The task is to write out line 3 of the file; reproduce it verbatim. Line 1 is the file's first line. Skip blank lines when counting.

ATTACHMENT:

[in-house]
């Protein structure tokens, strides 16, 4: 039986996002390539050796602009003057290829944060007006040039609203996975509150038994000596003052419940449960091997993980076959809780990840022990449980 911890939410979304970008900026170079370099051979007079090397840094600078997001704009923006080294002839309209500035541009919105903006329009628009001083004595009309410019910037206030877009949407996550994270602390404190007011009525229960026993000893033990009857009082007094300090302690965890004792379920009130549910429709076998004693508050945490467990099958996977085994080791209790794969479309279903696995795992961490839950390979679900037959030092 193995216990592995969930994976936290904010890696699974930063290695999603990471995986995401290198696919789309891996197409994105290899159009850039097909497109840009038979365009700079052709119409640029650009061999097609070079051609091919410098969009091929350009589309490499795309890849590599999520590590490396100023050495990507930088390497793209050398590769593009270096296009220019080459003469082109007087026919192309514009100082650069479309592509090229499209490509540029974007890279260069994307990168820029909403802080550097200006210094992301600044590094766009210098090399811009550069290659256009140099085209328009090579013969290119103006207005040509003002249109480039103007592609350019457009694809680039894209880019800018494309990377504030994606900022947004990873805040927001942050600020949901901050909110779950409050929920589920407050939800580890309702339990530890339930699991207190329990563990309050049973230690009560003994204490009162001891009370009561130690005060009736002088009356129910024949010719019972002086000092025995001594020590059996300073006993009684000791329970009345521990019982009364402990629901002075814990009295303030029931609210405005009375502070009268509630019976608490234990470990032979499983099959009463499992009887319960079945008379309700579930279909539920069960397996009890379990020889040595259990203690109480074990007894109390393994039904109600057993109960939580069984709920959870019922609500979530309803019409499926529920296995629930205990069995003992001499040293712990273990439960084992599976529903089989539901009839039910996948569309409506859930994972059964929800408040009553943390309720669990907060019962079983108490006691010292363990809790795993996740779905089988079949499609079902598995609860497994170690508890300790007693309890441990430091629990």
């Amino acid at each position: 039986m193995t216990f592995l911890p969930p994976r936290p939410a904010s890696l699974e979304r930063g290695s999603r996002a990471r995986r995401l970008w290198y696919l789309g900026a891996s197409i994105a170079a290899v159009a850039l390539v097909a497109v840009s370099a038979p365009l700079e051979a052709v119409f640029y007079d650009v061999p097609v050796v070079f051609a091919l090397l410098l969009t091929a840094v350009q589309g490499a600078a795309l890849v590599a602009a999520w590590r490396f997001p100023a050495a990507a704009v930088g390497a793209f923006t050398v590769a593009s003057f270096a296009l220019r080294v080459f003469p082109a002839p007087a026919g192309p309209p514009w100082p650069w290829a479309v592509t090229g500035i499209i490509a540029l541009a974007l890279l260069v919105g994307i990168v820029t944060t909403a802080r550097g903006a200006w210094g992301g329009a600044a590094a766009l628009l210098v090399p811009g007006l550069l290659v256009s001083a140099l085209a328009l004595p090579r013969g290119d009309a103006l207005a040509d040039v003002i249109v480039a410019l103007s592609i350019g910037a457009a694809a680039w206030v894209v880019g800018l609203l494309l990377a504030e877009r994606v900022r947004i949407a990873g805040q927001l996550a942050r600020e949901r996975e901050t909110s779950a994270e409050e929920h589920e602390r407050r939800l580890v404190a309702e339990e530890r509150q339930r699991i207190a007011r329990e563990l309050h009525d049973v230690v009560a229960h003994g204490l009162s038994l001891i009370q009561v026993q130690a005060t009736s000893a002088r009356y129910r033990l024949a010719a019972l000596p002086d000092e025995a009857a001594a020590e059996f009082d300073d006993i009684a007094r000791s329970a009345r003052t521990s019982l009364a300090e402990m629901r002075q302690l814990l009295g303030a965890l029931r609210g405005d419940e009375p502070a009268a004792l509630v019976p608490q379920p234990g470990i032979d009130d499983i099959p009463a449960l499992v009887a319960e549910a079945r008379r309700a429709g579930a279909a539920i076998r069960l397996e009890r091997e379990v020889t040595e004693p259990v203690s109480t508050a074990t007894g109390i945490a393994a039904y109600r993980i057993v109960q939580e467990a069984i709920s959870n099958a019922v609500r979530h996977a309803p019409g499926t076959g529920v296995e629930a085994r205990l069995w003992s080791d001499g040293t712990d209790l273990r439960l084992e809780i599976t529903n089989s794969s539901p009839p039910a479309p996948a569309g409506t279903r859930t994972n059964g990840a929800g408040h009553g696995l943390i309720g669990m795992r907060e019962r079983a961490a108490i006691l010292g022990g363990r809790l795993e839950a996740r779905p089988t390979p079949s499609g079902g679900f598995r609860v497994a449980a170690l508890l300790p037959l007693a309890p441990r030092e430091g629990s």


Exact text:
């Amino acid at each position: 039986m193995t216990f592995l911890p969930p994976r936290p939410a904010s890696l699974e979304r930063g290695s999603r996002a990471r995986r995401l970008w290198y696919l789309g900026a891996s197409i994105a170079a290899v159009a850039l390539v097909a497109v840009s370099a038979p365009l700079e051979a052709v119409f640029y007079d650009v061999p097609v050796v070079f051609a091919l090397l410098l969009t091929a840094v350009q589309g490499a600078a795309l890849v590599a602009a999520w590590r490396f997001p100023a050495a990507a704009v930088g390497a793209f923006t050398v590769a593009s003057f270096a296009l220019r080294v080459f003469p082109a002839p007087a026919g192309p309209p514009w100082p650069w290829a479309v592509t090229g500035i499209i490509a540029l541009a974007l890279l260069v919105g994307i990168v820029t944060t909403a802080r550097g903006a200006w210094g992301g329009a600044a590094a766009l628009l210098v090399p811009g007006l550069l290659v256009s001083a140099l085209a328009l004595p090579r013969g290119d009309a103006l207005a040509d040039v003002i249109v480039a410019l103007s592609i350019g910037a457009a694809a680039w206030v894209v880019g800018l609203l494309l990377a504030e877009r994606v900022r947004i949407a990873g805040q927001l996550a942050r600020e949901r996975e901050t909110s779950a994270e409050e929920h589920e602390r407050r939800l580890v404190a309702e339990e530890r509150q339930r699991i207190a007011r329990e563990l309050h009525d049973v230690v009560a229960h003994g204490l009162s038994l001891i009370q009561v026993q130690a005060t009736s000893a002088r009356y129910r033990l024949a010719a019972l000596p002086d000092e025995a009857a001594a020590e059996f009082d300073d006993i009684a007094r000791s329970a009345r003052t521990s019982l009364a300090e402990m629901r002075q302690l814990l009295g303030a965890l029931r609210g405005d419940e009375p502070a009268a004792l509630v019976p608490q379920p234990g470990i032979d009130d499983i099959p009463a449960l499992v009887a319960e549910a079945r008379r309700a429709g579930a279909a539920i076998r069960l397996e009890r091997e379990v020889t040595e004693p259990v203690s109480t508050a074990t007894g109390i945490a393994a039904y109600r993980i057993v109960q939580e467990a069984i709920s959870n099958a019922v609500r979530h996977a309803p019409g499926t076959g529920v296995e629930a085994r205990l069995w003992s080791d001499g040293t712990d209790l273990r439960l084992e809780i599976t529903n089989s794969s539901p009839p039910a479309p996948a569309g409506t279903r859930t994972n059964g990840a929800g408040h009553g696995l943390i309720g669990m795992r907060e019962r079983a961490a108490i006691l010292g022990g363990r809790l795993e839950a996740r779905p089988t390979p079949s499609g079902g679900f598995r609860v497994a449980a170690l508890l300790p037959l007693a309890p441990r030092e430091g629990s």